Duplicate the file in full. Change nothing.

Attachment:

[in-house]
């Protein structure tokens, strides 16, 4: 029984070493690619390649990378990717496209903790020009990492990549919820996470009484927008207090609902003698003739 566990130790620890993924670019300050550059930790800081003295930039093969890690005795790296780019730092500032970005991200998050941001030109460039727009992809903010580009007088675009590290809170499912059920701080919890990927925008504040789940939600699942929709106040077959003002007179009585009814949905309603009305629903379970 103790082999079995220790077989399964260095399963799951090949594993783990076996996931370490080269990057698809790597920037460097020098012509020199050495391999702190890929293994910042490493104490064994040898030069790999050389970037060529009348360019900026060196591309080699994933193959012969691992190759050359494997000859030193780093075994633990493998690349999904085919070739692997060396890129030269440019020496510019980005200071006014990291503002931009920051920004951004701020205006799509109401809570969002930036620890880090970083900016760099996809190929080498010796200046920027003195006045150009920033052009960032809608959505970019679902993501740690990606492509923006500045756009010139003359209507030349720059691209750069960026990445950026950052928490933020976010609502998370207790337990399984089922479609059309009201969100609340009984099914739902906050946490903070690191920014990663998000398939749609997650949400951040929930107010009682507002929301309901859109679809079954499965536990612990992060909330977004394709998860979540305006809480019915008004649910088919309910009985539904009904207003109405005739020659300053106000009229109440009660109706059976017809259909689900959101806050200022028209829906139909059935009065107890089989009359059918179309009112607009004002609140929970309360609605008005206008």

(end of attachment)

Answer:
[in-house]
């Protein structure tokens, strides 16, 4: 029984070493690619390649990378990717496209903790020009990492990549919820996470009484927008207090609902003698003739 566990130790620890993924670019300050550059930790800081003295930039093969890690005795790296780019730092500032970005991200998050941001030109460039727009992809903010580009007088675009590290809170499912059920701080919890990927925008504040789940939600699942929709106040077959003002007179009585009814949905309603009305629903379970 103790082999079995220790077989399964260095399963799951090949594993783990076996996931370490080269990057698809790597920037460097020098012509020199050495391999702190890929293994910042490493104490064994040898030069790999050389970037060529009348360019900026060196591309080699994933193959012969691992190759050359494997000859030193780093075994633990493998690349999904085919070739692997060396890129030269440019020496510019980005200071006014990291503002931009920051920004951004701020205006799509109401809570969002930036620890880090970083900016760099996809190929080498010796200046920027003195006045150009920033052009960032809608959505970019679902993501740690990606492509923006500045756009010139003359209507030349720059691209750069960026990445950026950052928490933020976010609502998370207790337990399984089922479609059309009201969100609340009984099914739902906050946490903070690191920014990663998000398939749609997650949400951040929930107010009682507002929301309901859109679809079954499965536990612990992060909330977004394709998860979540305006809480019915008004649910088919309910009985539904009904207003109405005739020659300053106000009229109440009660109706059976017809259909689900959101806050200022028209829906139909059935009065107890089989009359059918179309009112607009004002609140929970309360609605008005206008």